Q. I am 76. At my recent checkup, all my blood tests were within normal range, including triglycerides, HDL, LDL, total cholesterol and glucose. I take lisinopril for blood pressure and metformin for diabetes. My doctor prescribed simvastatin “as a preventative to heart attack and/or stroke.” I’ve heard statins can have bad side effects, such as liver damage or muscle pains, and I do not want to take any more medication than is necessary. If all my numbers are within normal range, is it necessary to take a statin because my doctor said he“prescribes this to all his senior patients”?
A. People who have had a heart attack or a diagnosis of heart disease may need a statin, but there is a great deal of controversy over whether healthy older people such as yourself benefit from such medications.
A review of research on statins and survival reveals that otherwise healthy people taking drugs like atorvastatin, pravastatin and simvastatin live roughly three extra days after several years of treatment (BMJ Open, Vol. 5, Issue 9, 2015).
No more Vicodin
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Q. After much trial and error, my doctor and I finally found a medication (Vicodin) that helps my severe neck arthritis as well as my debilitating migraines. I had to change doctors when mine retired. The new one initially had no problem prescribing the Vicodin that I have been using cautiously for at least five years. Then out of the blue, with no explanation, he said he would not give me any additional scripts for Vicodin, and I had to find someone else who would. I went to a rheumatologist who won’t give me Vicodin but is injecting me with cortisone and has given me three more prescriptions that I never had before and do not work. I have never abused Vicodin in any way. I feel that, like so many others, I am suffering because of the ones who do abuse opioids.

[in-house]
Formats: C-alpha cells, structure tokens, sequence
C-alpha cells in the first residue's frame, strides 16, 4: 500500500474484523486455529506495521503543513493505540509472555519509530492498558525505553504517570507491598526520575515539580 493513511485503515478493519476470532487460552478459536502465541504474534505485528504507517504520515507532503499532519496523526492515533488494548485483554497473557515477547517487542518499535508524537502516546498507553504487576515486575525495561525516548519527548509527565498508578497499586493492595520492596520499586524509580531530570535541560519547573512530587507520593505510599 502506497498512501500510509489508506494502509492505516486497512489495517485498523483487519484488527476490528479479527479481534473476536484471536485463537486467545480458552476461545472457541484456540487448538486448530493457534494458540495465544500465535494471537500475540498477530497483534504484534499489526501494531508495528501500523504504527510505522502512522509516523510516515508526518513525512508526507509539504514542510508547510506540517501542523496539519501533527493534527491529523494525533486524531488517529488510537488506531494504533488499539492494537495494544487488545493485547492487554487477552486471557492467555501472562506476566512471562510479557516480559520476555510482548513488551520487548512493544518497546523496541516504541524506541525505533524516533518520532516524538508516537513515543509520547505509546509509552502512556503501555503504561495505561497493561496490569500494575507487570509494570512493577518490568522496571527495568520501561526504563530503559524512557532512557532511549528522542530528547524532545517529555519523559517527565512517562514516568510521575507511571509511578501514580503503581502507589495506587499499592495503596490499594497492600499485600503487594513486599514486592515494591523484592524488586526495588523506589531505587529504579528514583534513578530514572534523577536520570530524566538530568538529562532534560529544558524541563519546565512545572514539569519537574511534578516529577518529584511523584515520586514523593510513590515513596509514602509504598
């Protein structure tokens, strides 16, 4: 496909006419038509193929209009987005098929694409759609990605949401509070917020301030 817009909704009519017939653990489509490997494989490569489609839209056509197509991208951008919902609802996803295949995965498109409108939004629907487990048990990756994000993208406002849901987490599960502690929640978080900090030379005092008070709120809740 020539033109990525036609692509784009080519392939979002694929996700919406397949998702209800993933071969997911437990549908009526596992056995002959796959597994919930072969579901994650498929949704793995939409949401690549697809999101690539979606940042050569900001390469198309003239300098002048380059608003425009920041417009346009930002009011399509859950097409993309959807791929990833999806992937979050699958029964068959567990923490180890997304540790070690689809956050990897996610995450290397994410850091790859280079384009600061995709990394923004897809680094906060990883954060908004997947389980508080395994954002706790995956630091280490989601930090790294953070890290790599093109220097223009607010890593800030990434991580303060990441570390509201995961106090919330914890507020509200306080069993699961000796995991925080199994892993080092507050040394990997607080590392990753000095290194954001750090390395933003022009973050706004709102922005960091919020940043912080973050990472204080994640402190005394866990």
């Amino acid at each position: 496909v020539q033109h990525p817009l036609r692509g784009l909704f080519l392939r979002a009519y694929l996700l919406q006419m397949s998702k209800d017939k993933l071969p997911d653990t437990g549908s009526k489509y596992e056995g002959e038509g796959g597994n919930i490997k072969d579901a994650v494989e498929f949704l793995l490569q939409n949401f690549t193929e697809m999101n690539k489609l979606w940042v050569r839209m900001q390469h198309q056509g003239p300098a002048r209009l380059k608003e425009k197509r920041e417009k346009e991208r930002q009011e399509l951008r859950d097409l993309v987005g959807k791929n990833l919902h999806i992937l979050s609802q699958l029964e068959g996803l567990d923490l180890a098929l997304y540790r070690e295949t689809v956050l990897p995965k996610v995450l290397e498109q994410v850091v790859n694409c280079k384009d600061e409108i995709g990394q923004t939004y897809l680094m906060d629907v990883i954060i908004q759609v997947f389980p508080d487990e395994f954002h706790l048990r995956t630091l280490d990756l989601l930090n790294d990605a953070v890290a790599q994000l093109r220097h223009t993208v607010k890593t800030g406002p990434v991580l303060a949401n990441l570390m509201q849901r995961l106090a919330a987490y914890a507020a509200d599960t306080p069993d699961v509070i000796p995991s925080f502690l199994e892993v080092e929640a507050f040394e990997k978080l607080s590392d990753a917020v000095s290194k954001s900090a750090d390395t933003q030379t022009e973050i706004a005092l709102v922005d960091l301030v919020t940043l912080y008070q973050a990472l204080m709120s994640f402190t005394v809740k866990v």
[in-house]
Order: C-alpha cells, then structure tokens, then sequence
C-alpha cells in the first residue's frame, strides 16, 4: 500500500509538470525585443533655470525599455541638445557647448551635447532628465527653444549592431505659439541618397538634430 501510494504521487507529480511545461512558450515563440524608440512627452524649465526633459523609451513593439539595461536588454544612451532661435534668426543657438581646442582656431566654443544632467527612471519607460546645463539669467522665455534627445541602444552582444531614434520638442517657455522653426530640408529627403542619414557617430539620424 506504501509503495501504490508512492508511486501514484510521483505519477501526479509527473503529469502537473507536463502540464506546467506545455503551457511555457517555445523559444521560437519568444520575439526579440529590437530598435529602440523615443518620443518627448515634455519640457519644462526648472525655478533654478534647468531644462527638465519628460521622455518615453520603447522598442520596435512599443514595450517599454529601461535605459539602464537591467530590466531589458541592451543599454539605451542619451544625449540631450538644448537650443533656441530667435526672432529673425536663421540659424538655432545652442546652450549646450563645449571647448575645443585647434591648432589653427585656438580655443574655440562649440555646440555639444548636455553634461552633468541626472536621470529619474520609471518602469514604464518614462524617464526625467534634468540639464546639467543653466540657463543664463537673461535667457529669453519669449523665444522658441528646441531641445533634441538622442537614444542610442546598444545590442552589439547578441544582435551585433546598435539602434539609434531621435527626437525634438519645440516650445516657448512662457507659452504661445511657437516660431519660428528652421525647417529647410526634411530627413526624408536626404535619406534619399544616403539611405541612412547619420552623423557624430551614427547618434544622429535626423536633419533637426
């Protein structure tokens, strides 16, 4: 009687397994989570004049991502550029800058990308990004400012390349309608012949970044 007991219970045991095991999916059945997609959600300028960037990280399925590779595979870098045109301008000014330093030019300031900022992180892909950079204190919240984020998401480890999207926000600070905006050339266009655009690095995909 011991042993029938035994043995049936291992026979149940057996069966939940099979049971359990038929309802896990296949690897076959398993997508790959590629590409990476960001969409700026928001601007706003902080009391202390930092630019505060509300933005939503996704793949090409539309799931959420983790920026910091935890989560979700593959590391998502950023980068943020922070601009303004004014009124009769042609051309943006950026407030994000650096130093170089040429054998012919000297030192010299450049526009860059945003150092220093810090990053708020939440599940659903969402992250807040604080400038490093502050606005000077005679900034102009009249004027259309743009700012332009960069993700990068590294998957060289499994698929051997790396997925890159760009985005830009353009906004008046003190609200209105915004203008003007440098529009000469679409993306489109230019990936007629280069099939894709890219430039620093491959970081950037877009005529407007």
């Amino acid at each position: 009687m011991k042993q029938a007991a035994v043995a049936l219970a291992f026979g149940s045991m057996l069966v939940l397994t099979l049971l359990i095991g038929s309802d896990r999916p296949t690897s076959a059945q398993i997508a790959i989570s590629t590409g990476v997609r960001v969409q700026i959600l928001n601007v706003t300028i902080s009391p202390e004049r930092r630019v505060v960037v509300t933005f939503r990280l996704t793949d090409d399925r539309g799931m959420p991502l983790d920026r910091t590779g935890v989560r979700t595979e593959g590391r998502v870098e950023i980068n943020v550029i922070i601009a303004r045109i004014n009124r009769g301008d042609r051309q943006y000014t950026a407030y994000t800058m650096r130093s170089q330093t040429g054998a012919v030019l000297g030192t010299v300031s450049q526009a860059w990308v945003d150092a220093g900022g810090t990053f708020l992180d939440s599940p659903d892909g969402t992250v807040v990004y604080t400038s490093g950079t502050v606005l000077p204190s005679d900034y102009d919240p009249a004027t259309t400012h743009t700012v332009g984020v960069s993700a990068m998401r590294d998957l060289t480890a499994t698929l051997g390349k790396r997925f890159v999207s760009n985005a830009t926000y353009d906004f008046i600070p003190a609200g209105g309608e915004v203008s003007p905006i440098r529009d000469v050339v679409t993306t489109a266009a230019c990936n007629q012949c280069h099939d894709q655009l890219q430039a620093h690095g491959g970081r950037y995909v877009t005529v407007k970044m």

A. We have heard from hundreds of people like you who are in chronic pain that was well-controlled on an opioid medication like hydrocodone (Lortab, Norco, Vicodin). When the Drug Enforcement Administration moved such medications from Schedule III to Schedule II, it became far more difficult for people to get these pain relievers.
The goal was noble: to prevent abuse and deaths from narcotic overdose. Other federal agencies, such as the Food and Drug Administration and the Centers for Disease Control and Prevention, also have come out against long-term opioid use for chronic pain.
As a result, many physicians have become reluctant to prescribe these drugs, even when patients are in excruciating pain.
Unfortunately, there are not a lot of alternatives. NSAIDs like ibuprofen and naproxen can be useful in some cases, but may not alleviate severe pain. They also come with their own serious side effects. You may need to consult a pain specialist to see if there is a strategy that can help you function.
For swimmer’s ear
Q. I swim every day for exercise and frequently get swimmer’s ear infections. I tried making my own remedy of half vinegar and half alcohol, but it didn’t work well. A product called Swim-EAR solved the problem. It is 95 percent alcohol and 5 percent anhydrous glycerin.
A. Thanks for the tip. Others may benefit from your experience.
Joe and Teresa Graedon: www.peoplespharmacy.com